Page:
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David Ropeik Headshot

We Do Have to Fear "Fear Itself" -- Too Much and Too Little!

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The Oval Office has been renovated, and five quotes chosen by President Obama now ring the circle in the new carpet. One of those quotes is "The only thing we have to fear, is fear itself," Franklin Roosevelt's declaration in his second inaugural address that irrational fear is the biggest bogeyman of all. How appropriate that this quote is literally stitched into the fabric at the center of arguably the most powerful office in the world. So much of what is decided there, and so much of what we do in our own individual daily lives, is driven by fear, the conscious name we give to the overpowering subconscious animal imperative to survive.

But may I humbly suggest to the current team that works in the Oval Office that Roosevelt was only half right. We do have to fear "fear itself", but we have to fear too much, and too little fear. We have to be afraid of being too afraid, yes, but we also need to beware of not being wary enough. What we really need to fear is getting fear wrong, worrying too much about relatively smaller threats and not enough about the bigger ones. It's not quite as pithy as what Roosevelt said but, in the gap between our fears and the facts lies perhaps the greatest danger.

Simply put, getting risk wrong is risky:

  • We worried too much about terrorism and the Bush administration was able to ride our fears to the invasion of Iraq, doing America so much harm and so little good.

  • We aren't worried enough about the unsustainable ways six billion people are living on the planet (nine billion by 2050) so we have stalemates over policies to deal with climate change, deforestation, and overfishing of the oceans.

  • We worry more about cancer and less about heart disease, though heart disease kills 100,000 more people a year, roughly 20% more than cancer. As a result the United States has an official "War on Cancer" ("...cancer is...the major health concern of Americans today," wrote President Richard Nixon in the preamble to the War on Cancer legislation) but no War on Heart Disease, the greater threat. The National Institutes of Health spends four times more on cancer research than on heart disease research, even though profound basic unknowns remain about both.

  • We worry more about the threats from nuclear power and less about burning coal and oil, but six times more Americans will die prematurely this year from breathing fossil fuel particle pollution than will die from cancer from radiation from Chernobyl over the entire lifetime of the several hundred thousand people exposed, the World Health Organization estimates.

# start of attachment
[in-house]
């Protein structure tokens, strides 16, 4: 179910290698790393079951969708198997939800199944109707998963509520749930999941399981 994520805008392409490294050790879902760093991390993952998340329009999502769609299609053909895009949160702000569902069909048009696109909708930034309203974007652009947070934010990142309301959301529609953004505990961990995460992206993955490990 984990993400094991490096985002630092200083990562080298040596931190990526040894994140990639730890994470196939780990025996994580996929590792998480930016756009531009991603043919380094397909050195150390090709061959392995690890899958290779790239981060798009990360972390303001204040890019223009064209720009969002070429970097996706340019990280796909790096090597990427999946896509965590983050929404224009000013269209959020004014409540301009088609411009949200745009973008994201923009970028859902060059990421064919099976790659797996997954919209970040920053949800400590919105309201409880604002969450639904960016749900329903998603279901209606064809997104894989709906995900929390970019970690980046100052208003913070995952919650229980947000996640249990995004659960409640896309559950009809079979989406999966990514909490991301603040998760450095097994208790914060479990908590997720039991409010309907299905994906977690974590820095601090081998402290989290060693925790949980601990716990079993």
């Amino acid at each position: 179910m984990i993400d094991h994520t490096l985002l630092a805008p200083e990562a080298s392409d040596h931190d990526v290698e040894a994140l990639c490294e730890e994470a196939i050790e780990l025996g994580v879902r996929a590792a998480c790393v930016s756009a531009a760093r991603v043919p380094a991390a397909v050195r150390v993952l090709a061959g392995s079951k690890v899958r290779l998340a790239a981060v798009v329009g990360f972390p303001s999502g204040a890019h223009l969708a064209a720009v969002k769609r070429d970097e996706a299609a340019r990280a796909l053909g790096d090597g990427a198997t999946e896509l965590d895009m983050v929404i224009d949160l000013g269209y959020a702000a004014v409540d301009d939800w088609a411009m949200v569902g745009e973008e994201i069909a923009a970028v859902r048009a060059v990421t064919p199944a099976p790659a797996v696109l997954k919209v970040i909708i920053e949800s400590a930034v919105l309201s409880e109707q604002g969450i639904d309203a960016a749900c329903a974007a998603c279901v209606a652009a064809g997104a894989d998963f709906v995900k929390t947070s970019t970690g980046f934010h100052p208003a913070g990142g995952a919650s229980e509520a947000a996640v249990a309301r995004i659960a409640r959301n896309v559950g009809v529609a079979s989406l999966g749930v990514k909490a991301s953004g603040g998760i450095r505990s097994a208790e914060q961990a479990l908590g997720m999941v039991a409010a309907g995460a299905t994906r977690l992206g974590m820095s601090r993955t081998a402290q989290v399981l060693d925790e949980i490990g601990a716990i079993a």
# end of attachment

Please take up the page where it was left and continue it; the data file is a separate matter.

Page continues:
Getting risk wrong, even if how we feel about it feels right, is risky. What we have to fear is the perception gap, the gap between our fears and the facts. The bad news is, the instinctive, emotional, affective, "irrational" way we perceive and respond to danger is hard wired into the human animal. Risk perception is not and can never be a perfectly rational affair. We've never been perfect computers with complete information, yet we've always had to survive, so we've developed a system that quickly qualifies the partial information we have through feelings and values and instincts.

The good news is, we know how that risk perception system works, and we can use what we know to overcome some of that system's pitfalls. We know that risks that involve more pain and suffering, like cancer, will scare us more than greater actual perils, like heart disease, which don't happen to kill in as-nasty ways. We know that threats over which we have no control, like terrorism, scare us more than threats we think we can control, like driving. We know that threats that are human-made, like nuclear power, scare us more than threats that are natural, like radiation from the sun (estimated U.S. annual death toll from melanoma -- 8,000).

Our fears need no longer be "...nameless, unreasoning, unjustified ..." as Roosevelt said. The psychology behind our affective perception of risk is well-understood, in much more detail than can fit here. (Shameless plug. The details are laid out in detail in How Risky Is it, Really? Why Our Fears Don't Always Match the Facts). The next step is for policy makers to give up the fantasy that people can be rational about risk, and to account for the way risk perception actually works -- by looking at each risk issue to understand not just the facts, but also the specific psychological factors that explain why we feel the way we do about that risk -- in a more honest and holistic approach that can encourage policies that do a better job of reducing the risks of the perception gap and improving public and environmental health.